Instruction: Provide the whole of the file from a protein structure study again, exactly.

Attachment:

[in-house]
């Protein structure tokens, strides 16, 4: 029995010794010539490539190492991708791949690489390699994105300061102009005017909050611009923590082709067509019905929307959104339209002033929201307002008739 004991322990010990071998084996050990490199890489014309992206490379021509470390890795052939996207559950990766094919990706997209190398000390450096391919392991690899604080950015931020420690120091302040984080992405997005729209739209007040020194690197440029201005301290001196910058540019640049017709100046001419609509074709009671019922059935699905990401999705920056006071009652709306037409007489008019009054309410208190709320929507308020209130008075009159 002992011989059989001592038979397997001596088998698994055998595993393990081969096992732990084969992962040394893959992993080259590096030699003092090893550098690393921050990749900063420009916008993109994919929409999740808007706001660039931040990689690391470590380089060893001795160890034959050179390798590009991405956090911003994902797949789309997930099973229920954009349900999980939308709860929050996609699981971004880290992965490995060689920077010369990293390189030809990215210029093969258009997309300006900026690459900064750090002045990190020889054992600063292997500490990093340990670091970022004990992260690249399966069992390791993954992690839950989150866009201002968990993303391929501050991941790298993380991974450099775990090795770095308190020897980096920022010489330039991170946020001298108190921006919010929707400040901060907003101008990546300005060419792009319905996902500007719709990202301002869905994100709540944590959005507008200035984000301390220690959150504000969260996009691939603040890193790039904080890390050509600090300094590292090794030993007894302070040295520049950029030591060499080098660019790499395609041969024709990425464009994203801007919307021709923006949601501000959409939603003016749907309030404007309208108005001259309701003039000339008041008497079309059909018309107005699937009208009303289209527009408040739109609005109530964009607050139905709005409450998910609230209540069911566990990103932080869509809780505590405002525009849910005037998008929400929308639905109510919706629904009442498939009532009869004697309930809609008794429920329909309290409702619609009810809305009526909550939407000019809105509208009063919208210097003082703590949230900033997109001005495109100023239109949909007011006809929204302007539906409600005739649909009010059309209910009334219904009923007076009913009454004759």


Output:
[in-house]
């Protein structure tokens, strides 16, 4: 029995010794010539490539190492991708791949690489390699994105300061102009005017909050611009923590082709067509019905929307959104339209002033929201307002008739 004991322990010990071998084996050990490199890489014309992206490379021509470390890795052939996207559950990766094919990706997209190398000390450096391919392991690899604080950015931020420690120091302040984080992405997005729209739209007040020194690197440029201005301290001196910058540019640049017709100046001419609509074709009671019922059935699905990401999705920056006071009652709306037409007489008019009054309410208190709320929507308020209130008075009159 002992011989059989001592038979397997001596088998698994055998595993393990081969096992732990084969992962040394893959992993080259590096030699003092090893550098690393921050990749900063420009916008993109994919929409999740808007706001660039931040990689690391470590380089060893001795160890034959050179390798590009991405956090911003994902797949789309997930099973229920954009349900999980939308709860929050996609699981971004880290992965490995060689920077010369990293390189030809990215210029093969258009997309300006900026690459900064750090002045990190020889054992600063292997500490990093340990670091970022004990992260690249399966069992390791993954992690839950989150866009201002968990993303391929501050991941790298993380991974450099775990090795770095308190020897980096920022010489330039991170946020001298108190921006919010929707400040901060907003101008990546300005060419792009319905996902500007719709990202301002869905994100709540944590959005507008200035984000301390220690959150504000969260996009691939603040890193790039904080890390050509600090300094590292090794030993007894302070040295520049950029030591060499080098660019790499395609041969024709990425464009994203801007919307021709923006949601501000959409939603003016749907309030404007309208108005001259309701003039000339008041008497079309059909018309107005699937009208009303289209527009408040739109609005109530964009607050139905709005409450998910609230209540069911566990990103932080869509809780505590405002525009849910005037998008929400929308639905109510919706629904009442498939009532009869004697309930809609008794429920329909309290409702619609009810809305009526909550939407000019809105509208009063919208210097003082703590949230900033997109001005495109100023239109949909007011006809929204302007539906409600005739649909009010059309209910009334219904009923007076009913009454004759």